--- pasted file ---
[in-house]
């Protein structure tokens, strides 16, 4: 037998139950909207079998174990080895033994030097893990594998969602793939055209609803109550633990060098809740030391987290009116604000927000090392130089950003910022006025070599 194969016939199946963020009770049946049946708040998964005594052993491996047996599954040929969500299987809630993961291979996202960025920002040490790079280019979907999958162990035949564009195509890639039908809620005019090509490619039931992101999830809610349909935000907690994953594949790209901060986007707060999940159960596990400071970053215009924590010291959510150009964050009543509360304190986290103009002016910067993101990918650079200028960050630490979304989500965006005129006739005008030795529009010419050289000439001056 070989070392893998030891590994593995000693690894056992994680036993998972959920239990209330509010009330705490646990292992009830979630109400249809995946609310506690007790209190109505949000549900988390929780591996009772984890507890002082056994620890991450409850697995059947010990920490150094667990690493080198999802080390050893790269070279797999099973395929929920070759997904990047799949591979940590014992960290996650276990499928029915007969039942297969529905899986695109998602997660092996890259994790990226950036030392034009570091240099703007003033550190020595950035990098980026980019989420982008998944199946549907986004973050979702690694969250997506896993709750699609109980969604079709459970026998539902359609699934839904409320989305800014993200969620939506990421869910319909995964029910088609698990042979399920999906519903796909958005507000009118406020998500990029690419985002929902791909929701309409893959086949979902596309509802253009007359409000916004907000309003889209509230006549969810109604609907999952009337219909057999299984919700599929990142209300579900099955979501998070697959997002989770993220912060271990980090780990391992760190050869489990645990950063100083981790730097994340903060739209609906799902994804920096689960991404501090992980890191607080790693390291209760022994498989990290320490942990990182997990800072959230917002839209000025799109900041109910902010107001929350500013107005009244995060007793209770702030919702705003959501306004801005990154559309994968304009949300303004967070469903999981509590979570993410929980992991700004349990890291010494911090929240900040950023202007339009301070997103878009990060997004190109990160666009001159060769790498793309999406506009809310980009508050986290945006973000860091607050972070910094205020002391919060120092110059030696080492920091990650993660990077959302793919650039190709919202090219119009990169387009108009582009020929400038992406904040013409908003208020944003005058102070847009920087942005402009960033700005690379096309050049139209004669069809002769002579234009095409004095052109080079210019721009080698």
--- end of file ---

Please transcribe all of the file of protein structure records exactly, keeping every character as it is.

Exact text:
[in-house]
């Protein structure tokens, strides 16, 4: 037998139950909207079998174990080895033994030097893990594998969602793939055209609803109550633990060098809740030391987290009116604000927000090392130089950003910022006025070599 194969016939199946963020009770049946049946708040998964005594052993491996047996599954040929969500299987809630993961291979996202960025920002040490790079280019979907999958162990035949564009195509890639039908809620005019090509490619039931992101999830809610349909935000907690994953594949790209901060986007707060999940159960596990400071970053215009924590010291959510150009964050009543509360304190986290103009002016910067993101990918650079200028960050630490979304989500965006005129006739005008030795529009010419050289000439001056 070989070392893998030891590994593995000693690894056992994680036993998972959920239990209330509010009330705490646990292992009830979630109400249809995946609310506690007790209190109505949000549900988390929780591996009772984890507890002082056994620890991450409850697995059947010990920490150094667990690493080198999802080390050893790269070279797999099973395929929920070759997904990047799949591979940590014992960290996650276990499928029915007969039942297969529905899986695109998602997660092996890259994790990226950036030392034009570091240099703007003033550190020595950035990098980026980019989420982008998944199946549907986004973050979702690694969250997506896993709750699609109980969604079709459970026998539902359609699934839904409320989305800014993200969620939506990421869910319909995964029910088609698990042979399920999906519903796909958005507000009118406020998500990029690419985002929902791909929701309409893959086949979902596309509802253009007359409000916004907000309003889209509230006549969810109604609907999952009337219909057999299984919700599929990142209300579900099955979501998070697959997002989770993220912060271990980090780990391992760190050869489990645990950063100083981790730097994340903060739209609906799902994804920096689960991404501090992980890191607080790693390291209760022994498989990290320490942990990182997990800072959230917002839209000025799109900041109910902010107001929350500013107005009244995060007793209770702030919702705003959501306004801005990154559309994968304009949300303004967070469903999981509590979570993410929980992991700004349990890291010494911090929240900040950023202007339009301070997103878009990060997004190109990160666009001159060769790498793309999406506009809310980009508050986290945006973000860091607050972070910094205020002391919060120092110059030696080492920091990650993660990077959302793919650039190709919202090219119009990169387009108009582009020929400038992406904040013409908003208020944003005058102070847009920087942005402009960033700005690379096309050049139209004669069809002769002579234009095409004095052109080079210019721009080698």